seems to me to be that when the charterers nominated New Hibernia Wharf it was to be treated as if it was written into the charterparty as the place of discharge,
and it follows from that that it cannot be altered by the charterers. To permit the charterers to alter it would be to permit a unilateral alteration of the contract.
Accordingly, I think that point fails.

'The next point made for the charterers is that, if there was a breach of the charterparty, it was waived by the master on behalf of the plaintiffs. That makes it
necessary to determine what the material breach is. I think that the material breach is that the charterers failed or refused to discharge the vessel at New Hibernia
Wharf. I think, in substance, that that is what did happen that the change of orders, given in the circumstances in which it was given, carried with it the implication
that the charterers were not going to discharge the ship at New Hibernia Wharf. In those circumstances, when one talks of waiving a breach, it is necessary to be a
little more precise. That counsel for the charterers would have to establish in order to succeed would be that the master on behalf of the shipowners agreed to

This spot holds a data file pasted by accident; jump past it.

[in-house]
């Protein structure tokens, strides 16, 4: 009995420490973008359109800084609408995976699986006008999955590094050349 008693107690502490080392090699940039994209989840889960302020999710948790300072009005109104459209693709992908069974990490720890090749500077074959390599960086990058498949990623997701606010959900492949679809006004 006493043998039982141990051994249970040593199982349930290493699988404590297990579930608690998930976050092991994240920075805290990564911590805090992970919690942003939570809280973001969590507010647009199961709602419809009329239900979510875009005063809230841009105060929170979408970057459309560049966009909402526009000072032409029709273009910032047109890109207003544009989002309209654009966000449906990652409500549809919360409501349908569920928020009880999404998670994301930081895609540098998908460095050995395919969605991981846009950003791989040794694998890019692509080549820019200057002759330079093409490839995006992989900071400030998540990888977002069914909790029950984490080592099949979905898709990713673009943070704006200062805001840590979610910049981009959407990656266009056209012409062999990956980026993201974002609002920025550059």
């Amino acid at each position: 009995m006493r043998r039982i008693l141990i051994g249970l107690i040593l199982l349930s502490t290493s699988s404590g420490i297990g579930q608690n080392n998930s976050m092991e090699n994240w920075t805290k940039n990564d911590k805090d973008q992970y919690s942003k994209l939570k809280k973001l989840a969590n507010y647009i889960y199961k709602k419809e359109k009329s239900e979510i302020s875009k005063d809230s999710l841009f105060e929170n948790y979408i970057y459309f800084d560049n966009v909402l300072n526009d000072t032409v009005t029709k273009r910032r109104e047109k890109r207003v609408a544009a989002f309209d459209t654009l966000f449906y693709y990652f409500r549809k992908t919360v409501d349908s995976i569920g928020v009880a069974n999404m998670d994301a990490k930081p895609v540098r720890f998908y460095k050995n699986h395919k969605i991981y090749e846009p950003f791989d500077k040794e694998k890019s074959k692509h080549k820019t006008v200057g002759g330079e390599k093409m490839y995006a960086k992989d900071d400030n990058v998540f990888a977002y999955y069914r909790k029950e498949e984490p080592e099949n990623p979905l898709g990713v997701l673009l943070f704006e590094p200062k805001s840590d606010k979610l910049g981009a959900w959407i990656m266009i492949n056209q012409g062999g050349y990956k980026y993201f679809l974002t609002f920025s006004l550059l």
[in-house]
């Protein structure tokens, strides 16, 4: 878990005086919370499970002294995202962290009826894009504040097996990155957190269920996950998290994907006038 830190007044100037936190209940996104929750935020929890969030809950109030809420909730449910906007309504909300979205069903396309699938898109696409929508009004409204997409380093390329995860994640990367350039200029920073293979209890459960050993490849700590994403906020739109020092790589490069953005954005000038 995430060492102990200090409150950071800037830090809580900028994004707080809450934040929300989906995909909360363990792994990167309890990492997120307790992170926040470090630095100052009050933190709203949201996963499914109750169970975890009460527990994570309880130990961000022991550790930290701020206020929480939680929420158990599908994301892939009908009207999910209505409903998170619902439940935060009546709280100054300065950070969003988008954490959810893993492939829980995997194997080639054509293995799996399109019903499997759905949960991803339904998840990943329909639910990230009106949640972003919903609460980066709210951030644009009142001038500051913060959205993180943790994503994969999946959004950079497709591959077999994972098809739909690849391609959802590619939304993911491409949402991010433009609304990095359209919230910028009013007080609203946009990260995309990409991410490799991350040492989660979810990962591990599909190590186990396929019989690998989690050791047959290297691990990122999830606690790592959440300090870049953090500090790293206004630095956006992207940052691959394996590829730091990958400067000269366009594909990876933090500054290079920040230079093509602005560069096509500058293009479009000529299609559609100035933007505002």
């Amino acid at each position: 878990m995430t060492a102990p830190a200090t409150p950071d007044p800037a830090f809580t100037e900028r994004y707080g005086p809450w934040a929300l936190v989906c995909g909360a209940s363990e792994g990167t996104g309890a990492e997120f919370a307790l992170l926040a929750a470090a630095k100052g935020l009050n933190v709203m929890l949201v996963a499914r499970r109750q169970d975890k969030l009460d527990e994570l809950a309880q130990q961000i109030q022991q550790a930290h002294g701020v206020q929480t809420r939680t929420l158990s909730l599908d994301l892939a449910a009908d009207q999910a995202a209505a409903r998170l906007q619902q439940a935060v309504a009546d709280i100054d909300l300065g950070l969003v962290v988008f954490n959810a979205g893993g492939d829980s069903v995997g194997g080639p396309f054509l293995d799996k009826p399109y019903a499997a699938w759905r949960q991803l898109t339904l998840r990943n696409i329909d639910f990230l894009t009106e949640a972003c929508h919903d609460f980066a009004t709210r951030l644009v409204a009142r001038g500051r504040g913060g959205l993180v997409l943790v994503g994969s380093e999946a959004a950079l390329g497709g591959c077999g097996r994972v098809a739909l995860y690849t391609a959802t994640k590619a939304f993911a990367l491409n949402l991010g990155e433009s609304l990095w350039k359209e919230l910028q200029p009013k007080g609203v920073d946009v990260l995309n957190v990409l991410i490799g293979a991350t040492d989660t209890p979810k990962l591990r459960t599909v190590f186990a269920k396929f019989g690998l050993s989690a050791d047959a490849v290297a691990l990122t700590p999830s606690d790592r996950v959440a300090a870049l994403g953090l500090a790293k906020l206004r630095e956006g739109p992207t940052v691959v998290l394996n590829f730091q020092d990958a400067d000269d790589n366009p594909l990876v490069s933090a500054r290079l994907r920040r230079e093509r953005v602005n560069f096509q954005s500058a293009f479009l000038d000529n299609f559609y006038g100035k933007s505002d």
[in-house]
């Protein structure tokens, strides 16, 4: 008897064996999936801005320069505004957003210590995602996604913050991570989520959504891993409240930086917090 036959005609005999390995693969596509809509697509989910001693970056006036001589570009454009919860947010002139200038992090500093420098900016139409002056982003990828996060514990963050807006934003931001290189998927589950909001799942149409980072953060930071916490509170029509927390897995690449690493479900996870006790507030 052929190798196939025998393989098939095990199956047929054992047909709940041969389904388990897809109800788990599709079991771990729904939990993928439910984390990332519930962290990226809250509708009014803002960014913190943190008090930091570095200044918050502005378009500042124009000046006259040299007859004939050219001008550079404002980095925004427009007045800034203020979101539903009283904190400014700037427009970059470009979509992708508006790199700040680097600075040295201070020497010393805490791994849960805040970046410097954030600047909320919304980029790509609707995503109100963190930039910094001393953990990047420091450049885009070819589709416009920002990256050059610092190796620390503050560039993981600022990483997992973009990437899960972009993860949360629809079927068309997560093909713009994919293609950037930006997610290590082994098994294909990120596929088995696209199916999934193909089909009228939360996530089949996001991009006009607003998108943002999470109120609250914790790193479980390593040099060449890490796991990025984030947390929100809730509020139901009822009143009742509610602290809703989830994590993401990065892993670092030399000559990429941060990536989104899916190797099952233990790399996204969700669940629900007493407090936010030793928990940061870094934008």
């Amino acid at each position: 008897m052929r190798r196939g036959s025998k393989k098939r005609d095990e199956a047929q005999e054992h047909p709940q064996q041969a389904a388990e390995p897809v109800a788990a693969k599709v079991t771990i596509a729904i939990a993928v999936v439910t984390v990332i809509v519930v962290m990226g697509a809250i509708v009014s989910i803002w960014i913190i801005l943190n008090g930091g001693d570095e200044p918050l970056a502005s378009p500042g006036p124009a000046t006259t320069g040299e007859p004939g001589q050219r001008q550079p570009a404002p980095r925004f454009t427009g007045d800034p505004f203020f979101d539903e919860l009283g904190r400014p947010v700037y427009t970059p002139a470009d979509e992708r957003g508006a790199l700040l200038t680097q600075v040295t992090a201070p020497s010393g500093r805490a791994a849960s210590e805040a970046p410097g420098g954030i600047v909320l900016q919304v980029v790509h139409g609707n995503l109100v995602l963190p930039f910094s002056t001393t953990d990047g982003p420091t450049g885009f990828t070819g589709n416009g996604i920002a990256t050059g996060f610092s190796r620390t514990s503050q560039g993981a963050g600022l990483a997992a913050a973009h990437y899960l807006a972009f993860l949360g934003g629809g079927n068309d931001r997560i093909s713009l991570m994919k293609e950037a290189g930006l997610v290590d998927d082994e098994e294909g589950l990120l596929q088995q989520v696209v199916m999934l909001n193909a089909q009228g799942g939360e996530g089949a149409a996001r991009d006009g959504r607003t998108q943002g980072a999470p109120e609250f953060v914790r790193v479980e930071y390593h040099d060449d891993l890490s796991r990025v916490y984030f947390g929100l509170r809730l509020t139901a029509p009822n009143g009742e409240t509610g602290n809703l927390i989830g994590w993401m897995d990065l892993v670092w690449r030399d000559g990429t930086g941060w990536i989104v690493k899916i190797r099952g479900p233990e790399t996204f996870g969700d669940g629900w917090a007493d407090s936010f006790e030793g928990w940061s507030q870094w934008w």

abandon their right to damages. Once I am satisfied that the breach occurred, unless the shipowners did something which amounted to an abandonment of their
right to damages (and that could only be by agreement), they are entitled to pursue their right to damages, I dare say that, if the master had been a lawyer, he
would have sent for the charterparty, and, after having read it carefully, would have discussed the legal position with Mr Windle, the boatman who was selected to
convey the message relating to the change in instructions, and would have told Mr Windle expressly that he was reserving his right to damages. Whether Mr